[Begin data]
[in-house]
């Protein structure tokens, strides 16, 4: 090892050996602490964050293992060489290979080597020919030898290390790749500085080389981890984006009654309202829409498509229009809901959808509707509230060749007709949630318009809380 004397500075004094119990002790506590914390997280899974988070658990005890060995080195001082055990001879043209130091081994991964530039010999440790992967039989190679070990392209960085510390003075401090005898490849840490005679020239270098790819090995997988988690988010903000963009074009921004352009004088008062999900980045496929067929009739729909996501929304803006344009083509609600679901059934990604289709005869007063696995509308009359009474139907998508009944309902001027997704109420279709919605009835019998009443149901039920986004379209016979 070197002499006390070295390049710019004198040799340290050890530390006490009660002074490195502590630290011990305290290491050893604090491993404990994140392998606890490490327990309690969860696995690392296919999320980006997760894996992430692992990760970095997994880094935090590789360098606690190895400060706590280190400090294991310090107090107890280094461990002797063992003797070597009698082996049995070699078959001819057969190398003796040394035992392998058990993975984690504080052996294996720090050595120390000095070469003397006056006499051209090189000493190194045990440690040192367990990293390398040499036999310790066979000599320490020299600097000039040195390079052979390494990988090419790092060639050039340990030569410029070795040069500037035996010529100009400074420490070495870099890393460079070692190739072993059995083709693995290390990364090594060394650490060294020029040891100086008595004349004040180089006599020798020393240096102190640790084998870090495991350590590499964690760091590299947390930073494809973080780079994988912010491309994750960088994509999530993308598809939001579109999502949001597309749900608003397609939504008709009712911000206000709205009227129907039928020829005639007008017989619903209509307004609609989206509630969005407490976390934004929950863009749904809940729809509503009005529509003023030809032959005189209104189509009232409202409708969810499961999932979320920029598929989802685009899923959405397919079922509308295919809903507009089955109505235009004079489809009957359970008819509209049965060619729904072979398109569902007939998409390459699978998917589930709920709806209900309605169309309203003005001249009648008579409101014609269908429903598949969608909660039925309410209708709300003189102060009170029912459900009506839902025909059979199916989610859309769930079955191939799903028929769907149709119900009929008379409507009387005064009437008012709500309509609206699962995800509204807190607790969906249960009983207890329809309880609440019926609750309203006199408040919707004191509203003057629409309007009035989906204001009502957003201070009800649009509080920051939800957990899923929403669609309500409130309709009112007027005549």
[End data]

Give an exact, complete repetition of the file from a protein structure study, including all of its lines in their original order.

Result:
[in-house]
């Protein structure tokens, strides 16, 4: 090892050996602490964050293992060489290979080597020919030898290390790749500085080389981890984006009654309202829409498509229009809901959808509707509230060749007709949630318009809380 004397500075004094119990002790506590914390997280899974988070658990005890060995080195001082055990001879043209130091081994991964530039010999440790992967039989190679070990392209960085510390003075401090005898490849840490005679020239270098790819090995997988988690988010903000963009074009921004352009004088008062999900980045496929067929009739729909996501929304803006344009083509609600679901059934990604289709005869007063696995509308009359009474139907998508009944309902001027997704109420279709919605009835019998009443149901039920986004379209016979 070197002499006390070295390049710019004198040799340290050890530390006490009660002074490195502590630290011990305290290491050893604090491993404990994140392998606890490490327990309690969860696995690392296919999320980006997760894996992430692992990760970095997994880094935090590789360098606690190895400060706590280190400090294991310090107090107890280094461990002797063992003797070597009698082996049995070699078959001819057969190398003796040394035992392998058990993975984690504080052996294996720090050595120390000095070469003397006056006499051209090189000493190194045990440690040192367990990293390398040499036999310790066979000599320490020299600097000039040195390079052979390494990988090419790092060639050039340990030569410029070795040069500037035996010529100009400074420490070495870099890393460079070692190739072993059995083709693995290390990364090594060394650490060294020029040891100086008595004349004040180089006599020798020393240096102190640790084998870090495991350590590499964690760091590299947390930073494809973080780079994988912010491309994750960088994509999530993308598809939001579109999502949001597309749900608003397609939504008709009712911000206000709205009227129907039928020829005639007008017989619903209509307004609609989206509630969005407490976390934004929950863009749904809940729809509503009005529509003023030809032959005189209104189509009232409202409708969810499961999932979320920029598929989802685009899923959405397919079922509308295919809903507009089955109505235009004079489809009957359970008819509209049965060619729904072979398109569902007939998409390459699978998917589930709920709806209900309605169309309203003005001249009648008579409101014609269908429903598949969608909660039925309410209708709300003189102060009170029912459900009506839902025909059979199916989610859309769930079955191939799903028929769907149709119900009929008379409507009387005064009437008012709500309509609206699962995800509204807190607790969906249960009983207890329809309880609440019926609750309203006199408040919707004191509203003057629409309007009035989906204001009502957003201070009800649009509080920051939800957990899923929403669609309500409130309709009112007027005549």